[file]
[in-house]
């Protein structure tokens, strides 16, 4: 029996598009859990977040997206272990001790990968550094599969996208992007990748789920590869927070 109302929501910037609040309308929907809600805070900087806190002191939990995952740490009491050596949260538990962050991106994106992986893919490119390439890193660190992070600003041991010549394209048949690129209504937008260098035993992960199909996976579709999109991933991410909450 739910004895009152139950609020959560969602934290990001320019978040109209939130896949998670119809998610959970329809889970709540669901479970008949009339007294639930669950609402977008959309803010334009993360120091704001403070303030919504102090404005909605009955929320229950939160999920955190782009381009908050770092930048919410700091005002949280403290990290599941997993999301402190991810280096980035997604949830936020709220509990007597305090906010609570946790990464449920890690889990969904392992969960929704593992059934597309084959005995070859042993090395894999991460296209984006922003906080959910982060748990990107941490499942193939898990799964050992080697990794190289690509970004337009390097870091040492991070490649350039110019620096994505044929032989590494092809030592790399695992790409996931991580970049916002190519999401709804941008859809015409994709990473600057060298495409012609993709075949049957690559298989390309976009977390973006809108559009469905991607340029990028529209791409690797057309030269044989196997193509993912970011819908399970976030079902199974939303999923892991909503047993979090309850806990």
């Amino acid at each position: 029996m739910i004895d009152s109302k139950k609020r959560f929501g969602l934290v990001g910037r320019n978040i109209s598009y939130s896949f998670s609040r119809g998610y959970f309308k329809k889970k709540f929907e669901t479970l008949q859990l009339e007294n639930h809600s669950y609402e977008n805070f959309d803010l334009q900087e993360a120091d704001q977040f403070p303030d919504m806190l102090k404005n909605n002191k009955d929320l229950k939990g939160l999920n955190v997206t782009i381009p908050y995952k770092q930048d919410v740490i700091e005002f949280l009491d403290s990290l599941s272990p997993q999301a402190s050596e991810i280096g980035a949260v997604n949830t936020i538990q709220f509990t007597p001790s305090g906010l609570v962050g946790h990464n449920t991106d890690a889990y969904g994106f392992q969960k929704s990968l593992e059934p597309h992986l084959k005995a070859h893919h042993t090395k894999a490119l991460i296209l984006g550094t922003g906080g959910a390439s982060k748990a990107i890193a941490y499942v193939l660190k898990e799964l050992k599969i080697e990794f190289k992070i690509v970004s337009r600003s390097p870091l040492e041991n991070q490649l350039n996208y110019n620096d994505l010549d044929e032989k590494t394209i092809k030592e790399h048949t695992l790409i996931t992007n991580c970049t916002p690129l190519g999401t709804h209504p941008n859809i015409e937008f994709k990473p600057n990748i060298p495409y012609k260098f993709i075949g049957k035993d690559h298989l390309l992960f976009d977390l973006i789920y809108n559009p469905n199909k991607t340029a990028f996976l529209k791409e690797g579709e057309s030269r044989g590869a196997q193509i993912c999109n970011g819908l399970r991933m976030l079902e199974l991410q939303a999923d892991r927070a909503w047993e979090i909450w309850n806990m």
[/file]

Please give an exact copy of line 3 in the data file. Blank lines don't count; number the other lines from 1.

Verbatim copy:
């Amino acid at each position: 029996m739910i004895d009152s109302k139950k609020r959560f929501g969602l934290v990001g910037r320019n978040i109209s598009y939130s896949f998670s609040r119809g998610y959970f309308k329809k889970k709540f929907e669901t479970l008949q859990l009339e007294n639930h809600s669950y609402e977008n805070f959309d803010l334009q900087e993360a120091d704001q977040f403070p303030d919504m806190l102090k404005n909605n002191k009955d929320l229950k939990g939160l999920n955190v997206t782009i381009p908050y995952k770092q930048d919410v740490i700091e005002f949280l009491d403290s990290l599941s272990p997993q999301a402190s050596e991810i280096g980035a949260v997604n949830t936020i538990q709220f509990t007597p001790s305090g906010l609570v962050g946790h990464n449920t991106d890690a889990y969904g994106f392992q969960k929704s990968l593992e059934p597309h992986l084959k005995a070859h893919h042993t090395k894999a490119l991460i296209l984006g550094t922003g906080g959910a390439s982060k748990a990107i890193a941490y499942v193939l660190k898990e799964l050992k599969i080697e990794f190289k992070i690509v970004s337009r600003s390097p870091l040492e041991n991070q490649l350039n996208y110019n620096d994505l010549d044929e032989k590494t394209i092809k030592e790399h048949t695992l790409i996931t992007n991580c970049t916002p690129l190519g999401t709804h209504p941008n859809i015409e937008f994709k990473p600057n990748i060298p495409y012609k260098f993709i075949g049957k035993d690559h298989l390309l992960f976009d977390l973006i789920y809108n559009p469905n199909k991607t340029a990028f996976l529209k791409e690797g579709e057309s030269r044989g590869a196997q193509i993912c999109n970011g819908l399970r991933m976030l079902e199974l991410q939303a999923d892991r927070a909503w047993e979090i909450w309850n806990m």